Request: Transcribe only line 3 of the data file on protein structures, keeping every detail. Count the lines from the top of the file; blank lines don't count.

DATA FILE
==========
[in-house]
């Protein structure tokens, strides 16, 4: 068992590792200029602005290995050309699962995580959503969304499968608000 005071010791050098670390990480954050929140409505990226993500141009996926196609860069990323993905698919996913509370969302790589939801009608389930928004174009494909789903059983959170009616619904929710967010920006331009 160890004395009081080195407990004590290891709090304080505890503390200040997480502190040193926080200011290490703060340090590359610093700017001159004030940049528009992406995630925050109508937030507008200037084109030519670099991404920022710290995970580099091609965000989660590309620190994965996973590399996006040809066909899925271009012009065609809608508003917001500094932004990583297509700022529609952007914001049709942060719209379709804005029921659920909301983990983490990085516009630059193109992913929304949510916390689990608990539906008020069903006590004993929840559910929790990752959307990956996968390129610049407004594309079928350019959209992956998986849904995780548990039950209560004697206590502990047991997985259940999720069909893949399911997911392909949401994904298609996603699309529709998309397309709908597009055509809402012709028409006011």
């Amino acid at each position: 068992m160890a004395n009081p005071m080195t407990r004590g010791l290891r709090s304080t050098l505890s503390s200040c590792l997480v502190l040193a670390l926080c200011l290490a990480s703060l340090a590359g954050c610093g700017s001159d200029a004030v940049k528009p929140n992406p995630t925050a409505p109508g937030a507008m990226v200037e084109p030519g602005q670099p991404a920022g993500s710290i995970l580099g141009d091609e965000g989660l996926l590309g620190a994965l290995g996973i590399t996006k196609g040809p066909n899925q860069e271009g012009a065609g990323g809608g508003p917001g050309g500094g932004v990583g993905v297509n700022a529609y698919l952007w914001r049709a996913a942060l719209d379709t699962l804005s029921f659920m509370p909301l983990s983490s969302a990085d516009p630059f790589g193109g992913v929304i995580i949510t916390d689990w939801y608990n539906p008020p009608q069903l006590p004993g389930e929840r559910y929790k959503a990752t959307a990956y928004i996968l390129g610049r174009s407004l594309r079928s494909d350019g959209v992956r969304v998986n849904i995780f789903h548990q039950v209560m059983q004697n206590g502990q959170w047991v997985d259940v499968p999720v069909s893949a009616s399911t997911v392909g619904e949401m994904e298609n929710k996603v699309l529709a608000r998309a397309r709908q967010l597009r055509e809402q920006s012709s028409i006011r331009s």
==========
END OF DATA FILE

């Amino acid at each position: 068992m160890a004395n009081p005071m080195t407990r004590g010791l290891r709090s304080t050098l505890s503390s200040c590792l997480v502190l040193a670390l926080c200011l290490a990480s703060l340090a590359g954050c610093g700017s001159d200029a004030v940049k528009p929140n992406p995630t925050a409505p109508g937030a507008m990226v200037e084109p030519g602005q670099p991404a920022g993500s710290i995970l580099g141009d091609e965000g989660l996926l590309g620190a994965l290995g996973i590399t996006k196609g040809p066909n899925q860069e271009g012009a065609g990323g809608g508003p917001g050309g500094g932004v990583g993905v297509n700022a529609y698919l952007w914001r049709a996913a942060l719209d379709t699962l804005s029921f659920m509370p909301l983990s983490s969302a990085d516009p630059f790589g193109g992913v929304i995580i949510t916390d689990w939801y608990n539906p008020p009608q069903l006590p004993g389930e929840r559910y929790k959503a990752t959307a990956y928004i996968l390129g610049r174009s407004l594309r079928s494909d350019g959209v992956r969304v998986n849904i995780f789903h548990q039950v209560m059983q004697n206590g502990q959170w047991v997985d259940v499968p999720v069909s893949a009616s399911t997911v392909g619904e949401m994904e298609n929710k996603v699309l529709a608000r998309a397309r709908q967010l597009r055509e809402q920006s012709s028409i006011r331009s």